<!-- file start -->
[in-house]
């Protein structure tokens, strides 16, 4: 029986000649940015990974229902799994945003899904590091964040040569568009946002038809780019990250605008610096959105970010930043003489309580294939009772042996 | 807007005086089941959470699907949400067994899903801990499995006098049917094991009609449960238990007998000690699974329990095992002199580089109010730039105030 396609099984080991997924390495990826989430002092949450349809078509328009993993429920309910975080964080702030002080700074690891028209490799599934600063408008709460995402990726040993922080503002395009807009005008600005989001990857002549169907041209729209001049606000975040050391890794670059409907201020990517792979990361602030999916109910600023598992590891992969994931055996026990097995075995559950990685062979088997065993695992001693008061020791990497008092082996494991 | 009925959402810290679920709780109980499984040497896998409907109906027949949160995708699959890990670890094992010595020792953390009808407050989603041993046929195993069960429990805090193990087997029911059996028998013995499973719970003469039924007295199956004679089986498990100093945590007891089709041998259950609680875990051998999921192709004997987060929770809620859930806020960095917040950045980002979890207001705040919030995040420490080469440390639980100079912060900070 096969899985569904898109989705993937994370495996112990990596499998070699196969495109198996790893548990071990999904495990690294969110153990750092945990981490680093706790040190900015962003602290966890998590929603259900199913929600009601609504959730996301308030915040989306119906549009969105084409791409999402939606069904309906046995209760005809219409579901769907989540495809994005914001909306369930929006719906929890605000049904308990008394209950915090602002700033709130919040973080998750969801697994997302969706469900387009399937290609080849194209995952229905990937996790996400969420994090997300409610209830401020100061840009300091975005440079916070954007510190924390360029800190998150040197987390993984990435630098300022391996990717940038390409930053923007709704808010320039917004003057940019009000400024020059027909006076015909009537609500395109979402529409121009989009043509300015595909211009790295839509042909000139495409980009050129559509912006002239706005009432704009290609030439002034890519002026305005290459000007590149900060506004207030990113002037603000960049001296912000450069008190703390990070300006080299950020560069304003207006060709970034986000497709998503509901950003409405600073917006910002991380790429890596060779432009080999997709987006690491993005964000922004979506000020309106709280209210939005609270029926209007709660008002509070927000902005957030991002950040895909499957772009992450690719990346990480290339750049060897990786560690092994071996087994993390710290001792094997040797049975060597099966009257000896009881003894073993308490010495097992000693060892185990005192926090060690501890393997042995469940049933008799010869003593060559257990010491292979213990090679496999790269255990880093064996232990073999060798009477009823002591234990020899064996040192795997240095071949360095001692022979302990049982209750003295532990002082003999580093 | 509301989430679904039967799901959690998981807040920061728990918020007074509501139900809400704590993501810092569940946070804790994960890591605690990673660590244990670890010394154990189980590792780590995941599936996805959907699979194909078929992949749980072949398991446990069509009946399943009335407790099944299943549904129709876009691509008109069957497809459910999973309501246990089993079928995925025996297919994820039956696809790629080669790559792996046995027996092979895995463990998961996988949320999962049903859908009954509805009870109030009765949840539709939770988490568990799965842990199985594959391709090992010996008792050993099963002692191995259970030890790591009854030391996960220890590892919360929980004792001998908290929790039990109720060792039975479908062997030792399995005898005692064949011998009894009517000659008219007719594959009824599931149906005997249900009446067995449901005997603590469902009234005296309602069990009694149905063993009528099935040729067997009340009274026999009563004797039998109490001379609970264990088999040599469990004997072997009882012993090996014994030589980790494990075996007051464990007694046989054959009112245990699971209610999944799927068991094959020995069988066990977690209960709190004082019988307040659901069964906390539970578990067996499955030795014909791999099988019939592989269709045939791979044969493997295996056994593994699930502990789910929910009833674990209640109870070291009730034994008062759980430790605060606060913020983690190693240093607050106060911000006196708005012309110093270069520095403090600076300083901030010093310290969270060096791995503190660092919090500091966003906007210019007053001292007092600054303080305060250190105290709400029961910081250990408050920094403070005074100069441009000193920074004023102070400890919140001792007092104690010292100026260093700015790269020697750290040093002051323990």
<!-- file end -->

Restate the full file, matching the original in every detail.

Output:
[in-house]
């Protein structure tokens, strides 16, 4: 029986000649940015990974229902799994945003899904590091964040040569568009946002038809780019990250605008610096959105970010930043003489309580294939009772042996 | 807007005086089941959470699907949400067994899903801990499995006098049917094991009609449960238990007998000690699974329990095992002199580089109010730039105030 396609099984080991997924390495990826989430002092949450349809078509328009993993429920309910975080964080702030002080700074690891028209490799599934600063408008709460995402990726040993922080503002395009807009005008600005989001990857002549169907041209729209001049606000975040050391890794670059409907201020990517792979990361602030999916109910600023598992590891992969994931055996026990097995075995559950990685062979088997065993695992001693008061020791990497008092082996494991 | 009925959402810290679920709780109980499984040497896998409907109906027949949160995708699959890990670890094992010595020792953390009808407050989603041993046929195993069960429990805090193990087997029911059996028998013995499973719970003469039924007295199956004679089986498990100093945590007891089709041998259950609680875990051998999921192709004997987060929770809620859930806020960095917040950045980002979890207001705040919030995040420490080469440390639980100079912060900070 096969899985569904898109989705993937994370495996112990990596499998070699196969495109198996790893548990071990999904495990690294969110153990750092945990981490680093706790040190900015962003602290966890998590929603259900199913929600009601609504959730996301308030915040989306119906549009969105084409791409999402939606069904309906046995209760005809219409579901769907989540495809994005914001909306369930929006719906929890605000049904308990008394209950915090602002700033709130919040973080998750969801697994997302969706469900387009399937290609080849194209995952229905990937996790996400969420994090997300409610209830401020100061840009300091975005440079916070954007510190924390360029800190998150040197987390993984990435630098300022391996990717940038390409930053923007709704808010320039917004003057940019009000400024020059027909006076015909009537609500395109979402529409121009989009043509300015595909211009790295839509042909000139495409980009050129559509912006002239706005009432704009290609030439002034890519002026305005290459000007590149900060506004207030990113002037603000960049001296912000450069008190703390990070300006080299950020560069304003207006060709970034986000497709998503509901950003409405600073917006910002991380790429890596060779432009080999997709987006690491993005964000922004979506000020309106709280209210939005609270029926209007709660008002509070927000902005957030991002950040895909499957772009992450690719990346990480290339750049060897990786560690092994071996087994993390710290001792094997040797049975060597099966009257000896009881003894073993308490010495097992000693060892185990005192926090060690501890393997042995469940049933008799010869003593060559257990010491292979213990090679496999790269255990880093064996232990073999060798009477009823002591234990020899064996040192795997240095071949360095001692022979302990049982209750003295532990002082003999580093 | 509301989430679904039967799901959690998981807040920061728990918020007074509501139900809400704590993501810092569940946070804790994960890591605690990673660590244990670890010394154990189980590792780590995941599936996805959907699979194909078929992949749980072949398991446990069509009946399943009335407790099944299943549904129709876009691509008109069957497809459910999973309501246990089993079928995925025996297919994820039956696809790629080669790559792996046995027996092979895995463990998961996988949320999962049903859908009954509805009870109030009765949840539709939770988490568990799965842990199985594959391709090992010996008792050993099963002692191995259970030890790591009854030391996960220890590892919360929980004792001998908290929790039990109720060792039975479908062997030792399995005898005692064949011998009894009517000659008219007719594959009824599931149906005997249900009446067995449901005997603590469902009234005296309602069990009694149905063993009528099935040729067997009340009274026999009563004797039998109490001379609970264990088999040599469990004997072997009882012993090996014994030589980790494990075996007051464990007694046989054959009112245990699971209610999944799927068991094959020995069988066990977690209960709190004082019988307040659901069964906390539970578990067996499955030795014909791999099988019939592989269709045939791979044969493997295996056994593994699930502990789910929910009833674990209640109870070291009730034994008062759980430790605060606060913020983690190693240093607050106060911000006196708005012309110093270069520095403090600076300083901030010093310290969270060096791995503190660092919090500091966003906007210019007053001292007092600054303080305060250190105290709400029961910081250990408050920094403070005074100069441009000193920074004023102070400890919140001792007092104690010292100026260093700015790269020697750290040093002051323990």